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A kinder, gentler Kirk Douglas

March 4, 2009 | 12:00 pm

Kirk_douglas_at_home_in_beverly_hil

Kirk Douglas made a name for himself playing tough SOBs on screen in such films as “Champion” and “The Bad and the Beautiful.”  In real life, he earned a reputation as a scrappy guy, even taking on the insidious Hollywood blacklist when he hired writer Dalton Trumbo to pen the 1960 classic “Spartacus.”

“I was a fighter,” he says. “I had to be.”

But the 92-year-old admits that since suffering a debilitating stroke in 1996, he’s become less combative.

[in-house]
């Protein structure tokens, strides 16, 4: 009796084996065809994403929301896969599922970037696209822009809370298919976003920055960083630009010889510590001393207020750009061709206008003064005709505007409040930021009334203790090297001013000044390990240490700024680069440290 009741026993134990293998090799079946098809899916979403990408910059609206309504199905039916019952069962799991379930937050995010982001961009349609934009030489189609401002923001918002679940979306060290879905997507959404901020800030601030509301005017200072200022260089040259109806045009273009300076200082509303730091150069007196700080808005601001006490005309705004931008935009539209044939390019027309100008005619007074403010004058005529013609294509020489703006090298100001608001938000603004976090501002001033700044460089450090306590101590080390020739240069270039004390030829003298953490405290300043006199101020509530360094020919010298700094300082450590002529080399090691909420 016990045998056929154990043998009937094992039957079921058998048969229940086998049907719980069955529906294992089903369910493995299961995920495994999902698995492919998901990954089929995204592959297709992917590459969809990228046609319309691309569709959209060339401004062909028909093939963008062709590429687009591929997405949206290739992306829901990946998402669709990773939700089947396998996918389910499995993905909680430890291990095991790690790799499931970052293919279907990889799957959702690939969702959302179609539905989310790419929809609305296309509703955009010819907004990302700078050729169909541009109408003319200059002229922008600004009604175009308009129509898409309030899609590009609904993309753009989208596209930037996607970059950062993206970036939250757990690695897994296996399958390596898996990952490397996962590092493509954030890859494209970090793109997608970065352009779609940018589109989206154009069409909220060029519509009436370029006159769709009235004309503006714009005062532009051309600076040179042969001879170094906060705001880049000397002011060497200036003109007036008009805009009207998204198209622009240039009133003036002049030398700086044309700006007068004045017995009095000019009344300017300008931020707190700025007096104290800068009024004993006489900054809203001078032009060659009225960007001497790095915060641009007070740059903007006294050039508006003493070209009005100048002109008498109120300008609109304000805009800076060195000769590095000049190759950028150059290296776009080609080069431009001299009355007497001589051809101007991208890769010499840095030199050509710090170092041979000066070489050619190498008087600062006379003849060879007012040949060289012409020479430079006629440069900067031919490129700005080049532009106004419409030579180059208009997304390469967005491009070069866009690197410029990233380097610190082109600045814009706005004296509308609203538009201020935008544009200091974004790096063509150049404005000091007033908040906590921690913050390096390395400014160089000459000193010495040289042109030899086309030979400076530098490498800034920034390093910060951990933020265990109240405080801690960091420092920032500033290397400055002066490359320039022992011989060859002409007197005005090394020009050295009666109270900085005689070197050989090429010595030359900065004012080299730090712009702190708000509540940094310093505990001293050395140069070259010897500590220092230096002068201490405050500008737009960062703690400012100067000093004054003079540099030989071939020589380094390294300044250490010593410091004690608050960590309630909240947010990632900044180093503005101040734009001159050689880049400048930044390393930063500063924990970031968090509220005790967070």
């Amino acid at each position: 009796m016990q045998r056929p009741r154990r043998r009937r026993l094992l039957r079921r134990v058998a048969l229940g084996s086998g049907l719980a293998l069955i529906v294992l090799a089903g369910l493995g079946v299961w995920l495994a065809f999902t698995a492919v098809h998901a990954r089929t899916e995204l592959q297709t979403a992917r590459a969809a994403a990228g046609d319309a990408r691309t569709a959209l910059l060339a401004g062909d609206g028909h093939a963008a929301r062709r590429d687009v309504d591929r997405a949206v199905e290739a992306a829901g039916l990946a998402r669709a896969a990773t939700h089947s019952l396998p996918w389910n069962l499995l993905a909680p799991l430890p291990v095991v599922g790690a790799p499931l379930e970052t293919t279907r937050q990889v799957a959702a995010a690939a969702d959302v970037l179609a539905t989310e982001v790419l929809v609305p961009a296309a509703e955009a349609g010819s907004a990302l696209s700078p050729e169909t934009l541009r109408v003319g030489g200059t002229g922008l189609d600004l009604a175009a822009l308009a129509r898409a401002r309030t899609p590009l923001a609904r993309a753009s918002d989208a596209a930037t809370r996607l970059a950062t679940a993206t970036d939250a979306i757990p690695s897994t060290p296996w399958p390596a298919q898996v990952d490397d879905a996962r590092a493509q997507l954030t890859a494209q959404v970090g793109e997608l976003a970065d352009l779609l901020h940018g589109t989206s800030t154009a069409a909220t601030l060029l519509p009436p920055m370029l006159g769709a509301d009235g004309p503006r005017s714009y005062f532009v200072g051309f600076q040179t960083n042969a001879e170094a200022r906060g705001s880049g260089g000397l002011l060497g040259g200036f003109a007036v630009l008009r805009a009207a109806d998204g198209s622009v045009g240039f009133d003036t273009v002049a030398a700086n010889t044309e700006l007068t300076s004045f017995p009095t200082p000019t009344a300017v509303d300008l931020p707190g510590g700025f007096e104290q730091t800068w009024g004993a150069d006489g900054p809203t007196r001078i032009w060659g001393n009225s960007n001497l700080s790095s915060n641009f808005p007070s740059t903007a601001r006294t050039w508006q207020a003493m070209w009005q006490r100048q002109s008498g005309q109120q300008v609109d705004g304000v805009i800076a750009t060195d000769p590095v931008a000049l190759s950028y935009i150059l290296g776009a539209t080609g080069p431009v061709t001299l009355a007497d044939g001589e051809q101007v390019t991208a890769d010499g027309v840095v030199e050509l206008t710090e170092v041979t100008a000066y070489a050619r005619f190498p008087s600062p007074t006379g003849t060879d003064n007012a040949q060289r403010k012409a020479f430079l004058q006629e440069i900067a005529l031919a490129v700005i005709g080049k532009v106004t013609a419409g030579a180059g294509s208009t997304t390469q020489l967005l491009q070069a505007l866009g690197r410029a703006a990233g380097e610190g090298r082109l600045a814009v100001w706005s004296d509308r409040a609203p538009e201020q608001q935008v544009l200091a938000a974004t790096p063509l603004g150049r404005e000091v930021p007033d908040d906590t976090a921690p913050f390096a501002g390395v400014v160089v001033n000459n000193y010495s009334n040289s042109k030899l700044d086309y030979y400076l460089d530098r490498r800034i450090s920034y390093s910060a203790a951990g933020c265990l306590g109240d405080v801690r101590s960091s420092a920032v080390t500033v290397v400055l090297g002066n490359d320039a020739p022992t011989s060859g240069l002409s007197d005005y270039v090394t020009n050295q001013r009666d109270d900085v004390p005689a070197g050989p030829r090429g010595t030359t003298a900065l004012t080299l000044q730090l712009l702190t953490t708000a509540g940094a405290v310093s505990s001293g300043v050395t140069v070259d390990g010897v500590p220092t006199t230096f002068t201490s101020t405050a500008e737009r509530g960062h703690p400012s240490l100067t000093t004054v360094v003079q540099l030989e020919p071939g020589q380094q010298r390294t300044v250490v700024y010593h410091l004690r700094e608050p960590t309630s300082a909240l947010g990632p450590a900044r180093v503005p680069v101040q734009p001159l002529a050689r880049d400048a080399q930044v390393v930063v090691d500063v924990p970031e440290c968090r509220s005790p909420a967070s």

Ironically, the superstar always thought of himself as a pussycat. So he was shocked when his Oscar-winning actor/producer son Michael told him, “ ‘You know, Dad, you have become a much softer person.’

“I said, ‘What do you mean?’

“He said, ‘Dad, you were tough.’ 

“Then I heard [the same thing] from many people,” he says. “I always thought I was nice and soft. Every phase of your life, something happens to you to make you a better person or a worse person. What happened to make Bernie Madoff a swindler? What happened in his life?”

Fans of Douglas can hear more about his life in his upcoming show, “Before I Forget,” which opens at the Kirk Douglas Theatre in Culver City on Friday. Read about the actor and the show here.

— Susan King

Credit: Ricardo DeAratanha / Los Angeles Times


 
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